A catalogue of horrors and public humiliations, Gays memoir responds to societys condescension and disgust about her body size
This is a book its author Roxane Gay has, over many years, earned the right not to publish. Even though she has found great success as an essayist, writer of fiction and university teacher, and attracted a large, passionate online following, its clear from her account that her weight is still the first thing strangers notice about her, and that she must spend much of her time dealing with their unsolicited responses to it. These range from rude to abusive, encompassing all sorts of casual mockery, faux concern and outright aggression along the way.
Shopping for clothes or food, visiting a restaurant or getting on a plane frequently involve a humiliating ordeal. Doctors not only patronise her but routinely refuse her basic care. Simply leaving the house means navigating a physical and emotional obstacle course. No doubt Gay is thoroughly sick of being reduced to her body and of enduring constant inquiries, prejudices and criticism, and she has evidently worked hard to make space for herself to talk and write about other things. People asking those kinds of questions dont deserve an answer, and yet here Gay has decided to give them one.
Hunger comprises at least two stories: a partial but more or less linear telling of Gays life so far, and a more halting, spiralling description of her everyday experience as a fat woman. The first of these hinges on the horrifying rape visited on her as a 12-year-old by her boyfriend and several of his friends. Gay blames herself, and her suffering is compounded when the boys report their version of events to their peers at school; she keeps hers quiet, unable to say anything about it to her family. The brief evocation of her childhood before this point conjures an almost fairytale-like atmosphere of love and optimism, peopled with adoring parents and siblings. I fell asleep most nights, Gay writes, flush with the joy of knowing I belonged to these people and they belonged to me.
Afterwards, everything changes: she begins to overeat and her weight gain is swift and dramatic, to her familys dismay. Various attempts to reverse it, some undertaken willingly, others under parental pressure, never last long, and both the traumatic event and her highly visible response to it overshadow everything else that happens to her. Gays mother and father are well-to-do Haitian Americans who clearly have high expectations of their children. Gay, who attends an elite boarding school followed by Yale, drops out and moves to another state without letting anyone know where she is. She eventually completes a PhD and garners acclaim as a writer, but this book is still a catalogue of horrors large and small: there are abusive relationships and public humiliations. Particularly striking are the depictions of what its like for Gay to go to the gym or on a date. Unable to fit on a restaurant chair and denied a more comfortable booth, she spends an entire meal holding herself up in an excruciating squat. At the supermarket, random people entitle themselves to remove foods they deem unsuitable from her cart.
Gays tone shifts between a breezy, conversational style and something harsher, and she recounts painful events in short, almost incantatory sentences: There was a boy. I loved him. His name was Christopher. Thats not really his name. You know that. She occasionally makes light of the cliches that surround public discussion of weight loss (though she herself cant avoid some of these). Scoffing at Oprah Winfreys metaphor of the cheerful, skinny alter ego lurking inside every fat person, she notes, I ate that thin woman, and she was delicious but unsatisfying.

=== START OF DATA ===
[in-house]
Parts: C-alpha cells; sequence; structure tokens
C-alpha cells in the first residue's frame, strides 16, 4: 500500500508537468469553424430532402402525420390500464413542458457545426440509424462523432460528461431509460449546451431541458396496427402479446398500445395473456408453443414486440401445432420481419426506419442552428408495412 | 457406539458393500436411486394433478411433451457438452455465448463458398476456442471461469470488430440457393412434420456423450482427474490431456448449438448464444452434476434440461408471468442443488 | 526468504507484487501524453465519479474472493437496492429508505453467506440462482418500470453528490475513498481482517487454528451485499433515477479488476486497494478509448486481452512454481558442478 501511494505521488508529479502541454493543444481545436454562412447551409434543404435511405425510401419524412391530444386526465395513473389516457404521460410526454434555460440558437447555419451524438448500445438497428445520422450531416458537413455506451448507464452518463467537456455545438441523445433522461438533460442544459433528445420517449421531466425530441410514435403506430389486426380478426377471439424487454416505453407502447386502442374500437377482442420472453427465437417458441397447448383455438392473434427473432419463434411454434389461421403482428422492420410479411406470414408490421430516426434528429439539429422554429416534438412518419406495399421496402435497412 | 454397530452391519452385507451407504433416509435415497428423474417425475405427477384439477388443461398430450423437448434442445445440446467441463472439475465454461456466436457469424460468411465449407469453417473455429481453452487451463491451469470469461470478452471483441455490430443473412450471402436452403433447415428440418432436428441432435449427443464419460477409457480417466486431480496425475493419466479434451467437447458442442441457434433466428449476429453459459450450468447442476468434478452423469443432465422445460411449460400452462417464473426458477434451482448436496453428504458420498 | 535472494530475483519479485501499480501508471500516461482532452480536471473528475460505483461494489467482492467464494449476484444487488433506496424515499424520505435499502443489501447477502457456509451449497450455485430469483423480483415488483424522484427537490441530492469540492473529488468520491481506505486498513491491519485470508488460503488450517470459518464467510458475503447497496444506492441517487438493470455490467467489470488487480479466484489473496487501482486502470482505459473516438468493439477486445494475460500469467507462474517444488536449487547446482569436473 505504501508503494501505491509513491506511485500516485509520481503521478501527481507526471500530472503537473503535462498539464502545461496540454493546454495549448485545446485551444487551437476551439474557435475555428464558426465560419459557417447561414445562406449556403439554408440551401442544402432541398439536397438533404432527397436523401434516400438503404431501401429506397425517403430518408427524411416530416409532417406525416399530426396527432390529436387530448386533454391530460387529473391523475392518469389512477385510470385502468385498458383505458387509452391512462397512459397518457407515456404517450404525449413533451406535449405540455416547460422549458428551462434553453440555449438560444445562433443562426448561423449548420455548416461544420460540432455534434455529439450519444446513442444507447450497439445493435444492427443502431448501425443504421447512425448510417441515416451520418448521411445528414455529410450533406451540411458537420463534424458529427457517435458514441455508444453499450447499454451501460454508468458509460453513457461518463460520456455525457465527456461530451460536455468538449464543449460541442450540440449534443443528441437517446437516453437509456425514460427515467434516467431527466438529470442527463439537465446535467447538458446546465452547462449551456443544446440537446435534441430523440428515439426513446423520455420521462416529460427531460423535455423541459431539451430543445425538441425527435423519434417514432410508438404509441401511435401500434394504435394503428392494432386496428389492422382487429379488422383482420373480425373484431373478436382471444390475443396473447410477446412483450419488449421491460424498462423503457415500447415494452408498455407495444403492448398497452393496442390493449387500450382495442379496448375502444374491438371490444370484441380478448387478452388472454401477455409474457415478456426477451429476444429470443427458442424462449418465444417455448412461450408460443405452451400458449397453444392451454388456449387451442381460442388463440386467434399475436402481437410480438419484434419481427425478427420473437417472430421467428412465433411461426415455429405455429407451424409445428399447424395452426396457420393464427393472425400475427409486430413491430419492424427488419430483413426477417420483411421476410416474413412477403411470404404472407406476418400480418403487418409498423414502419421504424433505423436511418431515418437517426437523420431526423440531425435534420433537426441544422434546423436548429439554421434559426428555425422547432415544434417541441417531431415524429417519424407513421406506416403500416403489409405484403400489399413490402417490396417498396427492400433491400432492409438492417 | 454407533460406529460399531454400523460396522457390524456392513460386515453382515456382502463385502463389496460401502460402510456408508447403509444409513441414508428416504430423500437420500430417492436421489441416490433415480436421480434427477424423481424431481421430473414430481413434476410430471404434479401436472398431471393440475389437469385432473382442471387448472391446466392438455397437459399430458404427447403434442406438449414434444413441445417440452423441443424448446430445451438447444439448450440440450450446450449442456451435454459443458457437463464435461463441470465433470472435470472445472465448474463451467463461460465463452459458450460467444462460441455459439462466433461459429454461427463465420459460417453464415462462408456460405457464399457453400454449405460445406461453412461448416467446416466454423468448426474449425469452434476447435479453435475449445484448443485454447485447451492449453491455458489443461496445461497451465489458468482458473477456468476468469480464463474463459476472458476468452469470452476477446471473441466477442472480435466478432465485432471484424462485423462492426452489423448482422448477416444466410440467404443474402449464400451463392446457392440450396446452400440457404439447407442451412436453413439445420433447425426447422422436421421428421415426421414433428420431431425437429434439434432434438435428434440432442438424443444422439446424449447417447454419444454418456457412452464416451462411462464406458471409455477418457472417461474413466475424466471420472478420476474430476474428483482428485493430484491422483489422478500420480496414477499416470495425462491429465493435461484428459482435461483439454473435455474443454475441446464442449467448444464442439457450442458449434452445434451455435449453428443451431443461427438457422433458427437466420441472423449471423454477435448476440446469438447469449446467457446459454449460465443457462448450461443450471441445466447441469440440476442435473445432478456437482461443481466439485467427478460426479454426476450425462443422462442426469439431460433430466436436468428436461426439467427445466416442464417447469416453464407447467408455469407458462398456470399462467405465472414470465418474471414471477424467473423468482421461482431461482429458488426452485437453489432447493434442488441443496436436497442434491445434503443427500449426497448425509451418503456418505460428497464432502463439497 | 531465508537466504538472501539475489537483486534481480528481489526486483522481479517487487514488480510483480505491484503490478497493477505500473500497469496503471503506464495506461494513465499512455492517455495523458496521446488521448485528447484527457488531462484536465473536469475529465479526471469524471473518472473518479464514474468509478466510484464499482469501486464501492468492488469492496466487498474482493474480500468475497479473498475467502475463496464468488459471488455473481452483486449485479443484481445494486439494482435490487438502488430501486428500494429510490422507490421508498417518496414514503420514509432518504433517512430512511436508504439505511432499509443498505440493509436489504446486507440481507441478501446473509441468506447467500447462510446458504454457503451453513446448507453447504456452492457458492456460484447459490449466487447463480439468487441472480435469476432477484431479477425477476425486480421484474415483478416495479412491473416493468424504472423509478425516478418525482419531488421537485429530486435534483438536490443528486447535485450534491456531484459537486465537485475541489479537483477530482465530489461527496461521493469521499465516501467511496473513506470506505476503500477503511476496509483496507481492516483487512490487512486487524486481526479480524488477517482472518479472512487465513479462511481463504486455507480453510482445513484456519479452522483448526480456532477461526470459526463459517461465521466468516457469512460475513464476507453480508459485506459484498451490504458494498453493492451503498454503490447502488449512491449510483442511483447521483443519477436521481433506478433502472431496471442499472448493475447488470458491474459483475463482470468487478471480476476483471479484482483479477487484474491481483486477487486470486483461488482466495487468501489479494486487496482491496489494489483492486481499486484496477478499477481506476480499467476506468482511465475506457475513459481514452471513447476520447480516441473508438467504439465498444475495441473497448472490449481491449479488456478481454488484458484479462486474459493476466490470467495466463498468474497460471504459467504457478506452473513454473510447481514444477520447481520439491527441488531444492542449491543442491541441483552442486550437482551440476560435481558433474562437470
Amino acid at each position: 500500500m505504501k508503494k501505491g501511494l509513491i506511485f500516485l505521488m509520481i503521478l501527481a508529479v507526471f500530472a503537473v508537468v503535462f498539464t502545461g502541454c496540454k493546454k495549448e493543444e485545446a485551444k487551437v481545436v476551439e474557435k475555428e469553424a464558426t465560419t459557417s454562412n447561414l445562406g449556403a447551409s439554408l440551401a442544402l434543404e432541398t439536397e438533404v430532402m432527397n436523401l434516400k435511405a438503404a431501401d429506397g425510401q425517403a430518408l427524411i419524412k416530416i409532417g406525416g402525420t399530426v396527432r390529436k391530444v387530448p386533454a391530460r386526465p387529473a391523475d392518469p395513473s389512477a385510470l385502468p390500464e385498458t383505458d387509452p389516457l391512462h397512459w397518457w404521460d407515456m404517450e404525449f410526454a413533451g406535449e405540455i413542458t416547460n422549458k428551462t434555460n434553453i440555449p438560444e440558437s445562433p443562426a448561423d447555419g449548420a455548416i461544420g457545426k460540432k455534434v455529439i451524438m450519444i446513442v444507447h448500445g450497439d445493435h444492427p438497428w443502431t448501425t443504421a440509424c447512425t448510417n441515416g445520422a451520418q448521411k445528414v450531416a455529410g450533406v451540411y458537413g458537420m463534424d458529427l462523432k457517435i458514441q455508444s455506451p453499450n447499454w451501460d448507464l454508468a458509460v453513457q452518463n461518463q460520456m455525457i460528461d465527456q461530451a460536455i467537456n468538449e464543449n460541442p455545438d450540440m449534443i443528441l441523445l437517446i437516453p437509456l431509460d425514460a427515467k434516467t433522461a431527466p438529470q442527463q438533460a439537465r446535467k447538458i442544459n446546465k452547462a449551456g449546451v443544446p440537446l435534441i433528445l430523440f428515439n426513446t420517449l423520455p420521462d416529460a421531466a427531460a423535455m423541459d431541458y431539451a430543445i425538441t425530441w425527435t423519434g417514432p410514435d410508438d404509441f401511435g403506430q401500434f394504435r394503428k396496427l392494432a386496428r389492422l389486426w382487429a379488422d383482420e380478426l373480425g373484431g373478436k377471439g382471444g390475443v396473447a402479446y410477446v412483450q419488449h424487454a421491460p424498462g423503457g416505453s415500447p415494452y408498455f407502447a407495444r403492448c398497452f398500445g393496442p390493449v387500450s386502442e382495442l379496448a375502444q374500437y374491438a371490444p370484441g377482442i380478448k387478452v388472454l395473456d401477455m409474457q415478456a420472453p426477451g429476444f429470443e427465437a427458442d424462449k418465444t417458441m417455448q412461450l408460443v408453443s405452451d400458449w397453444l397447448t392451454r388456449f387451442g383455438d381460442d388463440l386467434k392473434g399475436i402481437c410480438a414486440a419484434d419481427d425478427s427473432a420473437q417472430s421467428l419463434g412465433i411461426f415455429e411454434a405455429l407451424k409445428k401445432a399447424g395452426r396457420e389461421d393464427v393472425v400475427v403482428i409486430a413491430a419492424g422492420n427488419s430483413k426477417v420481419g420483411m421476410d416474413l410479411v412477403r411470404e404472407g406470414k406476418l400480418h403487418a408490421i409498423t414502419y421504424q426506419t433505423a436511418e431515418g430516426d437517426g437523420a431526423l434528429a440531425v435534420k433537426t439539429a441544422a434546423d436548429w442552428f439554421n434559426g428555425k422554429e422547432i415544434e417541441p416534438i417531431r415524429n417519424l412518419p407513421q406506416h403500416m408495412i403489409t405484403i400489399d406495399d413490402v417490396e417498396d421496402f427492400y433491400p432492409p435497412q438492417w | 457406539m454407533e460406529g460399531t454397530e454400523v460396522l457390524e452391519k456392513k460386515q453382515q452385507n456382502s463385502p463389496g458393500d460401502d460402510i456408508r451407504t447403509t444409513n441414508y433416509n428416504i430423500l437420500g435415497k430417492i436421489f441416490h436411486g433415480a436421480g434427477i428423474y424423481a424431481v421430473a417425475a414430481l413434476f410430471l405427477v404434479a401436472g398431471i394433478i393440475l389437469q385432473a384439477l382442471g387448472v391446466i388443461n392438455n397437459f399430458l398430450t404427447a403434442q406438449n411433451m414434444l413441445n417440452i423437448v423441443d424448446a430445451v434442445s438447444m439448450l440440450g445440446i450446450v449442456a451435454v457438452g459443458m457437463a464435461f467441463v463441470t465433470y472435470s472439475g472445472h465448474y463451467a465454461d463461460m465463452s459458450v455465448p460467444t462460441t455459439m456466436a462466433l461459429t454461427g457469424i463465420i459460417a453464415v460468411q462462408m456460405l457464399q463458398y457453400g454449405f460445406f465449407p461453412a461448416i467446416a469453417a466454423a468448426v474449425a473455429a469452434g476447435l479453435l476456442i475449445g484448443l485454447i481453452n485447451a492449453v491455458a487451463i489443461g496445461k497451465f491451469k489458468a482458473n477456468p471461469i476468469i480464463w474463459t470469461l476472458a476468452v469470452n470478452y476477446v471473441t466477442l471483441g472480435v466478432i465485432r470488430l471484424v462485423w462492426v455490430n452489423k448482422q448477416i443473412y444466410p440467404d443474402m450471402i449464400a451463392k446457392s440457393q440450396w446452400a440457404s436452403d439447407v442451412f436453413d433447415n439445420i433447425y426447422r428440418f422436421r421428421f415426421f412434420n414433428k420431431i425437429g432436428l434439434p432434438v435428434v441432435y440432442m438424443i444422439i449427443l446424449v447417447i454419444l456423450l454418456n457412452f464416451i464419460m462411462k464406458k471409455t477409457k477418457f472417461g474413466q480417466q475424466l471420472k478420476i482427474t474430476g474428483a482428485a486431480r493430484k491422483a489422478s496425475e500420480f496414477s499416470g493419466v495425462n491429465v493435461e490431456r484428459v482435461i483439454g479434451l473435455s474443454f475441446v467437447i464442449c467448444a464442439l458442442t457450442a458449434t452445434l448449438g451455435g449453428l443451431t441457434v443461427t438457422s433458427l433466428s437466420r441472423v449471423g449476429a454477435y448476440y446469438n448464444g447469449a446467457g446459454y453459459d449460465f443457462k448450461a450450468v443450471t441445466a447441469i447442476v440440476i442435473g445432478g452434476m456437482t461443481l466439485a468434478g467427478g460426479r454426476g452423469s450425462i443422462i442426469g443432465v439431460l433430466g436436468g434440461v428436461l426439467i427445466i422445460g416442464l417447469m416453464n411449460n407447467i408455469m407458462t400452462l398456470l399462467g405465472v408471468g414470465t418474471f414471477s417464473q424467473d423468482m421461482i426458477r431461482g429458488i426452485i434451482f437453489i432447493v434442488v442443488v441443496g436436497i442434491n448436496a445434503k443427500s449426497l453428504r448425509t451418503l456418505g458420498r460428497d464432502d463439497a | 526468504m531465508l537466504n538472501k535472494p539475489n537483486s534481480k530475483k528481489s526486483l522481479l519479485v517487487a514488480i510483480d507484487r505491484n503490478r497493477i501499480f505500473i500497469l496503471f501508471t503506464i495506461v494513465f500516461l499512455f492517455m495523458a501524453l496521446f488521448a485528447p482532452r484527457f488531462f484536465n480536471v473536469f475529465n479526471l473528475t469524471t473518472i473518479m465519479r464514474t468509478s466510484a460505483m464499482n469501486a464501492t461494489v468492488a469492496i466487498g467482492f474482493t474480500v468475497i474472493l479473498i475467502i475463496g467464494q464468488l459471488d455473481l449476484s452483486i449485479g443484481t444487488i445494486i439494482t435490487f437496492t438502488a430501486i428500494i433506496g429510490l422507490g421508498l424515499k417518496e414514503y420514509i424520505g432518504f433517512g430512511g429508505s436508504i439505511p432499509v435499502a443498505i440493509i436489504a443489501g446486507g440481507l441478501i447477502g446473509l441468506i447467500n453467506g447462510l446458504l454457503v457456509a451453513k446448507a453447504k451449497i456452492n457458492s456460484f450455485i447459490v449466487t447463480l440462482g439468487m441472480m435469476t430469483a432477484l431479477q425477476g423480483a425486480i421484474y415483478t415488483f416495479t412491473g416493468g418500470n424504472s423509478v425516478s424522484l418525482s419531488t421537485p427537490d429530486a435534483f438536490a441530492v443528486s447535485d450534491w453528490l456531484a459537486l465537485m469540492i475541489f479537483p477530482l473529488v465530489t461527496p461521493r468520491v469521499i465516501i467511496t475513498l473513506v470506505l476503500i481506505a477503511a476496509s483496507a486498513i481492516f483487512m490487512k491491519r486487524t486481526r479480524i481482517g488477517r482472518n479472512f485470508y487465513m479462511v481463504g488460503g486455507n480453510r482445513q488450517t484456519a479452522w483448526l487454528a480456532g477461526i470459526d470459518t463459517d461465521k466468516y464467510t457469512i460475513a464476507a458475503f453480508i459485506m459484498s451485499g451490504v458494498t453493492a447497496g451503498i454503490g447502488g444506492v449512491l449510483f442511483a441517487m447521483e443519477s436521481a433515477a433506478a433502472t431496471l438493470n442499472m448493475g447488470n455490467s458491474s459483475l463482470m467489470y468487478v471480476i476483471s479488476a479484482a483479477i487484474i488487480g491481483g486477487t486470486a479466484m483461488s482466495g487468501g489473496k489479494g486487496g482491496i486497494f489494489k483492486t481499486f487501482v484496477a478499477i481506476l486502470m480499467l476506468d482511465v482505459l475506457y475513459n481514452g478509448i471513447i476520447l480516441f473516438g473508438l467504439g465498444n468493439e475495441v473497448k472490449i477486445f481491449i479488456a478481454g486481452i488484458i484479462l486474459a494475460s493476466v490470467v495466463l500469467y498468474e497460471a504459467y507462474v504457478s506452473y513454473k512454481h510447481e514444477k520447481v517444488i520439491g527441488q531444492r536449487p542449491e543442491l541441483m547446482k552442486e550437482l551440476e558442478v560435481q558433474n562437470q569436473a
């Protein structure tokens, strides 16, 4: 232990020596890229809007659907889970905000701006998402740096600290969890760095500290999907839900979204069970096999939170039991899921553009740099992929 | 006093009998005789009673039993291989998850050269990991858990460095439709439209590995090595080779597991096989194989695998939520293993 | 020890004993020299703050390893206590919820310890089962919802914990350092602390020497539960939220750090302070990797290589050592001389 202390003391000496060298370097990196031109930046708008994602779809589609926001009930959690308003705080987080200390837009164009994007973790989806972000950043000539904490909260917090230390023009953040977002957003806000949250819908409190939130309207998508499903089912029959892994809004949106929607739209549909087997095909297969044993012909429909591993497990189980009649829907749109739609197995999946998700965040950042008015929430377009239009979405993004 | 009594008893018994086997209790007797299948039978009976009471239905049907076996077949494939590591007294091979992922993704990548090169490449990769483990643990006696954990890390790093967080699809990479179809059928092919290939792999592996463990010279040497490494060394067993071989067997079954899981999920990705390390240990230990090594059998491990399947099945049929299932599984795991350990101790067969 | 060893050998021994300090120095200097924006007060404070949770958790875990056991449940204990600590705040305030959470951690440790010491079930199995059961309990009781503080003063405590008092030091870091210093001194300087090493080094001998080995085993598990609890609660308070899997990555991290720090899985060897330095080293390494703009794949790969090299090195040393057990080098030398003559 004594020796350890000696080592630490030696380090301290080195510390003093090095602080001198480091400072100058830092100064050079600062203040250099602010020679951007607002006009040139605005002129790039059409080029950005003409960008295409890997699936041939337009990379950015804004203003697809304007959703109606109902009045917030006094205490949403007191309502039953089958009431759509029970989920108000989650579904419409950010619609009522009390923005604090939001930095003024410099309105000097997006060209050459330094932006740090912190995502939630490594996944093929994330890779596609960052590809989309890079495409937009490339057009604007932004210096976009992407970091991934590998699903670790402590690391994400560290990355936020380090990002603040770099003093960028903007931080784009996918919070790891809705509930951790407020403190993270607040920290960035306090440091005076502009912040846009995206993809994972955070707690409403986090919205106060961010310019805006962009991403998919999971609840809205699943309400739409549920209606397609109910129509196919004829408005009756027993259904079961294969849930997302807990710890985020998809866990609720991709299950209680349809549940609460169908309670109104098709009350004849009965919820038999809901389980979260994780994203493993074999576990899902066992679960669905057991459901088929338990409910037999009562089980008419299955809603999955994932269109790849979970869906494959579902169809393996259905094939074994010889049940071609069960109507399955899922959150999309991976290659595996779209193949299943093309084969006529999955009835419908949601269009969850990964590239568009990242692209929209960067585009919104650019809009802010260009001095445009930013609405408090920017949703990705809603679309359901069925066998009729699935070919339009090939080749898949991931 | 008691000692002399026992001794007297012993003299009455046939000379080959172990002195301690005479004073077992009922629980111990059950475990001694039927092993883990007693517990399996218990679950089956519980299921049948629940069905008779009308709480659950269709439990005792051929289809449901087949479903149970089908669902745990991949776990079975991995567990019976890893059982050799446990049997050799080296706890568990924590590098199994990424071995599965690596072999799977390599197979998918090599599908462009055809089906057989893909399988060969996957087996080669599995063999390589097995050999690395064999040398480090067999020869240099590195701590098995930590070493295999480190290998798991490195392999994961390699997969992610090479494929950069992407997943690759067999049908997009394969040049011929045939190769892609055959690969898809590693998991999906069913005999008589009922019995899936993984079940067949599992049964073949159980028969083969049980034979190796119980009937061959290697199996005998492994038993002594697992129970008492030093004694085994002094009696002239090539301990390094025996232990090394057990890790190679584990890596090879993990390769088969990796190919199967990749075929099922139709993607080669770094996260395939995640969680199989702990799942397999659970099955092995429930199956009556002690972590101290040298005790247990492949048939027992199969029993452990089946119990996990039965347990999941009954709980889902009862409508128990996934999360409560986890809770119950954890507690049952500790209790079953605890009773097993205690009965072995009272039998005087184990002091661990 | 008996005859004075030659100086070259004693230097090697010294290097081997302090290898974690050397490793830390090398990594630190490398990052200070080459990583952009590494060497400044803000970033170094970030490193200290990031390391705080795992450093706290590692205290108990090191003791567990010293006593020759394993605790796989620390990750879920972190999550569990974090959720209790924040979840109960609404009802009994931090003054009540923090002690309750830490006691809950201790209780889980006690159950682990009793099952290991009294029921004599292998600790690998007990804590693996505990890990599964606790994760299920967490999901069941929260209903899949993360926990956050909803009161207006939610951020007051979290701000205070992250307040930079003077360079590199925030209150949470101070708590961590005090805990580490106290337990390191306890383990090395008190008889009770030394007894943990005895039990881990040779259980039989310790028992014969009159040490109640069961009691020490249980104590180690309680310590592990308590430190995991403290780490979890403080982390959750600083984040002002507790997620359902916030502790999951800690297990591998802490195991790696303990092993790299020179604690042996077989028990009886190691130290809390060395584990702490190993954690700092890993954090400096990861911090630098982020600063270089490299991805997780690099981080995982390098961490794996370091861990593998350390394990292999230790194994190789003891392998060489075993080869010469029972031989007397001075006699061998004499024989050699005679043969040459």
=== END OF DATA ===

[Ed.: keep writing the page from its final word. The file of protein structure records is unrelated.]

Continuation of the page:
But in general theres not much to laugh about. Gay alludes to or summarises difficult conversations, but rarely recounts them in full, and the overall effect is often one of claustrophobic intensity, as if the reader is trapped inside her head much the way she describes feeling caged in her flesh. Some of the books repetitions may be due to its origin in shorter pieces written for various publications, but most reflect the near-constant frustrations of living in a body the world both fixates on and refuses to accommodate. One of the few scenes rendered in detail is the gruesome early description of her father taking her to a group consultation with a doctor who performs gastric bypass surgeries. They must watch a video of patients steamy red and pink and yellow insides being carved up in an exorbitantly expensive and devastating procedure that even in the best case scenario will leave them permanently malnourished.
Though Gay does not owe anyone a single explanation of her size, she gives her readers an abundance of them. If some can seem a little too neat and familiar, that effect is complicated by how many accumulate, often directly contradicting each other. She characterises her initial weight gain as an attempt to take up more space, growing bigger and more powerful, but also as an effort to disappear and avoid ever attracting male attention again. She deliberately eats to create a protective shield of flesh, or simply cannot resist using food to soothe unbearable emotions. Gays mixed feelings often feel inevitable, though, in a culture that gives fat women no safe place to stand: you must feel bad about your size, but not enough to make anyone else uncomfortable; you must feel good about yourself as you are, but not too good. I am a product of my environment, she writes, explaining why her feminist convictions cant protect her from the cycle of selfblame, from longing to be thinner and accusing herself of weakness or lack of discipline when her body doesnt change.
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